However, because he is willing to compliment others but not you, I think this runs deeper than it simply being the case that he doesn’t express his feelings through words of affirmation. I think it points to him intentionally trying to lower your self-esteem so that you feel insecure and therefore less likely to leave him and more likely to stick around trying to win his attention.

I’ve known some men to take the attitude that complimenting women gives us a ‘big head’ and makes us too confident, and others who take the view that it keeps a woman on her toes if you don’t make it clear how you feel. Either way, both attitudes point to men who are employing weird tactics to gain power and control, which will always lead to a dysfunctional relationship.

Talking about exes is always a slightly tricky one, but within healthy partnerships discussions about our past are important and can help us to understand the people we are dating better. Though it is important to be sensitive in the ways that you discuss them. This guy doesn’t seem to be sensitive at all, he seems to want to continually talk about his exes completely out of context, so again, this doesn’t point to someone who is simply sharing aspects of his past, it points to someone who is trying to make you feel as though you have competition.

I spoke to Board Certified Behavioural Analyst Emma Grealish who said: "All behaviour happens for a reason. If he has behaved in this way with previous partners, which is likely, then he probably has a long history of that behaviour being reinforced. The fact that you are ignoring it might make it worse. We refer to this as Extinction Burst.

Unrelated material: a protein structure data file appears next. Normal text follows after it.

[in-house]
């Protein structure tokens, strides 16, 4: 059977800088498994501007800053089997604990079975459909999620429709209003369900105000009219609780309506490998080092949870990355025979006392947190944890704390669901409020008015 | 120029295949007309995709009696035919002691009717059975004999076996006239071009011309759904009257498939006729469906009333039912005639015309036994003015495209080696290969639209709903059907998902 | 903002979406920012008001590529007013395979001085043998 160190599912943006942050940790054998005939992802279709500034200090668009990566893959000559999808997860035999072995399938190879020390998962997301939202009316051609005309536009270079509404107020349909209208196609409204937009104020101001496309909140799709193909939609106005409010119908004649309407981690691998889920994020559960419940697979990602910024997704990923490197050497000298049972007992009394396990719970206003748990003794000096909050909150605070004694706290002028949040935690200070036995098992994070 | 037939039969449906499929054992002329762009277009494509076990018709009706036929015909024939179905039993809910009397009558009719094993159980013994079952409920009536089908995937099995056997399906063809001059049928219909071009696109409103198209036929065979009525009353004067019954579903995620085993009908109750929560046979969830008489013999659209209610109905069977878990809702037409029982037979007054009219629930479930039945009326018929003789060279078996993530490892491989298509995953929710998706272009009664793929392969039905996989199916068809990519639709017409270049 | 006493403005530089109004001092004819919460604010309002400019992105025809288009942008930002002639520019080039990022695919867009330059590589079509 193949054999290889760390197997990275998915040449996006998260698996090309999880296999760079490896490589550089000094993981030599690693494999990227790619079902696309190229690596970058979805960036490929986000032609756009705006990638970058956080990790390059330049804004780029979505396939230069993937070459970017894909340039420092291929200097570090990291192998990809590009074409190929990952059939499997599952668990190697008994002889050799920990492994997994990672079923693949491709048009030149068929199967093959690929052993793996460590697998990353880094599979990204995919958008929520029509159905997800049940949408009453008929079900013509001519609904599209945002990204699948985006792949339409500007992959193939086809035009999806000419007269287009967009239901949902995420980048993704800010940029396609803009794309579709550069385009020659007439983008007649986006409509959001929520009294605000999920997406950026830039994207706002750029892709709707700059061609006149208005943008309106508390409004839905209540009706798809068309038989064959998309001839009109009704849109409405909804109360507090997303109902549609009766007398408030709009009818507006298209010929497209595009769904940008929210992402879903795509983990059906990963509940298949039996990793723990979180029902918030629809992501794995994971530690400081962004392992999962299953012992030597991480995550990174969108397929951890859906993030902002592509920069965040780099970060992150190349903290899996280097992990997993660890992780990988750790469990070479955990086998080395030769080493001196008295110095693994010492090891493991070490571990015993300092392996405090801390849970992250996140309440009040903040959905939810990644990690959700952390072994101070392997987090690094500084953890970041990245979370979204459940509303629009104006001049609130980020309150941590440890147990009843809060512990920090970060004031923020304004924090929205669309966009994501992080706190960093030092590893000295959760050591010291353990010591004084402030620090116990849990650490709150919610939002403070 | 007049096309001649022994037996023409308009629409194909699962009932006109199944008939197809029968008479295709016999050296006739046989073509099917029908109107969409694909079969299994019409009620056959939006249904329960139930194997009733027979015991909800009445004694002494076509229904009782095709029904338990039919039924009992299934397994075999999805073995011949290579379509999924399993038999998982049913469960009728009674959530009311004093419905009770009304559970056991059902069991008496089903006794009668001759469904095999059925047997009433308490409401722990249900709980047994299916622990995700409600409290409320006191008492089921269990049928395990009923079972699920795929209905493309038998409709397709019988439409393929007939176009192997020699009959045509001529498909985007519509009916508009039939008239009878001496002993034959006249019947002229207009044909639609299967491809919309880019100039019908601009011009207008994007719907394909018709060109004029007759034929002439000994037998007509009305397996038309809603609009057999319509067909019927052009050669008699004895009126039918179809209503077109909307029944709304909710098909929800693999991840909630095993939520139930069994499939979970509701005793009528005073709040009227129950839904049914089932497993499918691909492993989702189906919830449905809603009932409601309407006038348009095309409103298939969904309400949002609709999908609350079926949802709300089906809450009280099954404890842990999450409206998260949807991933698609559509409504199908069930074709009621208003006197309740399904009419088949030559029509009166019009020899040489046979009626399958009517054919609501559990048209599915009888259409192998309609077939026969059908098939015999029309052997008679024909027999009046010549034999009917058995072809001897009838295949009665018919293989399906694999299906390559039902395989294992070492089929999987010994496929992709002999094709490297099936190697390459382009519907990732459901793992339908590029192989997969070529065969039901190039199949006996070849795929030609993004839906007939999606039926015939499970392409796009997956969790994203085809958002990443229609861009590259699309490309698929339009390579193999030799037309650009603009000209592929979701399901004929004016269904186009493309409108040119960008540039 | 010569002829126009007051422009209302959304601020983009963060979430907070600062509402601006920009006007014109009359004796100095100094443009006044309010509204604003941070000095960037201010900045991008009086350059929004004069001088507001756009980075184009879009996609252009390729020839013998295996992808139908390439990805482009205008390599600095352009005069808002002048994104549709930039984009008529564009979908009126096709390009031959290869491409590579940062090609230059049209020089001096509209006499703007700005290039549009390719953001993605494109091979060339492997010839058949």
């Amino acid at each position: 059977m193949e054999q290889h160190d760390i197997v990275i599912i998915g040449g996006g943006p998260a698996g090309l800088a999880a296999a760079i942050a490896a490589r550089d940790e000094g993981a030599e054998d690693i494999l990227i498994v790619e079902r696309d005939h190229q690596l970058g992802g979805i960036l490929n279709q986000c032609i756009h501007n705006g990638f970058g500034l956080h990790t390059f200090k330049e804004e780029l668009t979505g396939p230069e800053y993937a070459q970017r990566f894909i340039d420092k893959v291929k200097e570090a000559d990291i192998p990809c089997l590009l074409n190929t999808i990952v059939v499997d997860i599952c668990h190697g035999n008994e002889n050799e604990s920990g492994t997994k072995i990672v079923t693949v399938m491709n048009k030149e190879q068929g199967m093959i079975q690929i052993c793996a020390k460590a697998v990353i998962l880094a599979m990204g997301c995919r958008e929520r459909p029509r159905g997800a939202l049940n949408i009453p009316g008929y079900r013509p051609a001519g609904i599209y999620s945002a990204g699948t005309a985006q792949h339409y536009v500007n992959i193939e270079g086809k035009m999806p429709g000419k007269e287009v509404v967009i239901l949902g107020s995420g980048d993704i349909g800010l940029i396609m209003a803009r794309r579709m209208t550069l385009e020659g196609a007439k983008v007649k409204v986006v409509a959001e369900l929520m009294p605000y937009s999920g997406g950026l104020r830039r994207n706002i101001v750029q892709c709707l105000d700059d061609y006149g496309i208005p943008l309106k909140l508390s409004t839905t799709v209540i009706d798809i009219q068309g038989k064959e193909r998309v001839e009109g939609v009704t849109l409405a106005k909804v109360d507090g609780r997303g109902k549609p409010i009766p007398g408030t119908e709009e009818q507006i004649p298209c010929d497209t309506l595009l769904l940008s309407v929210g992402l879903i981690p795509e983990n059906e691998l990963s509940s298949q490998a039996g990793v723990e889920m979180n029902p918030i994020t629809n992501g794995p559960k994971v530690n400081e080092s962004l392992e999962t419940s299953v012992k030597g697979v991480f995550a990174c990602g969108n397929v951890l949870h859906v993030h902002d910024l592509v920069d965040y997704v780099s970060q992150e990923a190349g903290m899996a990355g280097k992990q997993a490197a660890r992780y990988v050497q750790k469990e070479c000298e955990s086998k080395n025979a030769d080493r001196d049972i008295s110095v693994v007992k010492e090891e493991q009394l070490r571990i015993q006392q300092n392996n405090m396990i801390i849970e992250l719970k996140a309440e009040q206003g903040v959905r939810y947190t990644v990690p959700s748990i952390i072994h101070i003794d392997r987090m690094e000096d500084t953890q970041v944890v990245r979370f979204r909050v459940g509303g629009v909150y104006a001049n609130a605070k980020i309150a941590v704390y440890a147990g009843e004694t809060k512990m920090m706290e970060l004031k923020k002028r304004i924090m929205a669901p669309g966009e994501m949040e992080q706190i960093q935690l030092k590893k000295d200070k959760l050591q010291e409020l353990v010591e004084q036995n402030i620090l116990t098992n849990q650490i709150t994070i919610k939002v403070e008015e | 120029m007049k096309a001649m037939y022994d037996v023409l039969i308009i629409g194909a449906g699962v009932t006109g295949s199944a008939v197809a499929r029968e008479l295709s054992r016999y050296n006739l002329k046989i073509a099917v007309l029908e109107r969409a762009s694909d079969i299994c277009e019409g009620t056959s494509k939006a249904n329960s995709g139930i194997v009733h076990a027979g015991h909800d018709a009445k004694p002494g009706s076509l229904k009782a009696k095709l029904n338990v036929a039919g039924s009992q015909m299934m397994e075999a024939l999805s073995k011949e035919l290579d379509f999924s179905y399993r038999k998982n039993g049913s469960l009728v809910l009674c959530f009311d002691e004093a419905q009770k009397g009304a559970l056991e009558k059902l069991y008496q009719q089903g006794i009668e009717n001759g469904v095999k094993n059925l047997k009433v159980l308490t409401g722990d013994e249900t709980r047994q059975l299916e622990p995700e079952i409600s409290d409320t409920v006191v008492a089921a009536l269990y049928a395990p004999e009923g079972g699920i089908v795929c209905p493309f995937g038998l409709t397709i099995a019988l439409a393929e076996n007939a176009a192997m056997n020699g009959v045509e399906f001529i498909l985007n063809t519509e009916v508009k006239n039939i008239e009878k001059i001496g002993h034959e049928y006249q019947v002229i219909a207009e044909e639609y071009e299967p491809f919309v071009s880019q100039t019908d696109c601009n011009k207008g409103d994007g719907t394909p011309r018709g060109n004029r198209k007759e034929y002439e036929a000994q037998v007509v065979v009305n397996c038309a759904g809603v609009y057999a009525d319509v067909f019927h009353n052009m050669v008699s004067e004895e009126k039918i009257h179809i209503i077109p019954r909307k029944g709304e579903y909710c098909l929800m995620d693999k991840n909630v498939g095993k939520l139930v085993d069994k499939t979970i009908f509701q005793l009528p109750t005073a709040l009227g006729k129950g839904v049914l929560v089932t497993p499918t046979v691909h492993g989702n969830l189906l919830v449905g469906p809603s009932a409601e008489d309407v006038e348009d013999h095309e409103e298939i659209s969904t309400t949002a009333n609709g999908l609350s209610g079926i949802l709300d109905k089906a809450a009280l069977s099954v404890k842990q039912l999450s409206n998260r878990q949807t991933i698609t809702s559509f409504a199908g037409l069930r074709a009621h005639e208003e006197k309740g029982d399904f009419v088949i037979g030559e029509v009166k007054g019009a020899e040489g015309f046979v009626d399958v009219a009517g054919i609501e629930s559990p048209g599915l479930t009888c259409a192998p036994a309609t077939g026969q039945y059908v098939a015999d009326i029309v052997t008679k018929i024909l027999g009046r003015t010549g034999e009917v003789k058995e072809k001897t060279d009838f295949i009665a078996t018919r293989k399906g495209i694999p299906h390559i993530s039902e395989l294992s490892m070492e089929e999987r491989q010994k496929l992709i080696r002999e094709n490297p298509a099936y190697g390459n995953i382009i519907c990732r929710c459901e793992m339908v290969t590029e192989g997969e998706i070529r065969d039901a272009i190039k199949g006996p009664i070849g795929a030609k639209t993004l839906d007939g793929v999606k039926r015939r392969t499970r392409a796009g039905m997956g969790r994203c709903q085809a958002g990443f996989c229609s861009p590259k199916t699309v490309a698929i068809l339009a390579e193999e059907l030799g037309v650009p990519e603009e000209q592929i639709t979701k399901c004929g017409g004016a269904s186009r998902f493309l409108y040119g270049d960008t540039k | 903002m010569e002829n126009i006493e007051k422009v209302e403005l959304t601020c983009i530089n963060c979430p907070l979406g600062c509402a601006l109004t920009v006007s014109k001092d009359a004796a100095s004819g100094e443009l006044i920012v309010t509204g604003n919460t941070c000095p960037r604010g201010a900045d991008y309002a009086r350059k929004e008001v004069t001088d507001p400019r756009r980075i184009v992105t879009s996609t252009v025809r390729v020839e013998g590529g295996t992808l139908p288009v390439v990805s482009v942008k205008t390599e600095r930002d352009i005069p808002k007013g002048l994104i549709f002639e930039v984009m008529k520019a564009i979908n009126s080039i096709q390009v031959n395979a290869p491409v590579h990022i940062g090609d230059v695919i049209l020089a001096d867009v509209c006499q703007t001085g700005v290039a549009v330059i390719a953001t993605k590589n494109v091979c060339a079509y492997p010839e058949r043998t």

"An example of this is: you press the button on a remote to turn the volume up, but it doesn’t turn up, so you keep hammering on the button, repeating the behaviour at a higher frequency; and eventually the volume increases so you learn that you just need to keep going with the same behaviour to get a result. He’s used to getting attention from doing this to women so he’s going to keep doing it to you until you react and then when you do it will increase. Ignoring is unlikely to make it stop it, it is more likely to make it worse."

I spoke about negging and triangulation in my last advice column and it seems that there may be elements of those things here too. Though you haven’t mentioned that he has made negative comments about you, the fact that he dishes out the compliments to other woman but starves you of them has much the same impact on your self-worth as negging would.

As Emma said, he has learnt this behaviour somewhere and it has obviously worked for him in the past. Ignoring it will not make it go away. Communication is key, and I would normally suggest raising it with him to see if he can make meaningful changes, but in this case, I think his comment about getting a blow job during Twilight is absolutely wild. It really solidifies this as being very weird.

It’s simply not normal to talk about sex with other people in that way, completely out of context, to people you are dating. It suggests that he is trying to goad you for a reaction.

If he really is the perfect man in every way and you are loath to let go without trying to solve this, then of course discussing it with him is the only way to see if he is able to change. But I would want that change to be immediate.

I’d want the compliments coming in thick and fast and I’d want to hear no more mention of him wanting to sleep with other women ever again.

I’m just not sure if I could get over the fact that he thought it was appropriate to treat me like that in the first place. You will need to decide what feels best for you.

Follow @Lalalaletmeexplain on Instagram for more advice on sex and relationships. Have a question for Lala? Email [email protected]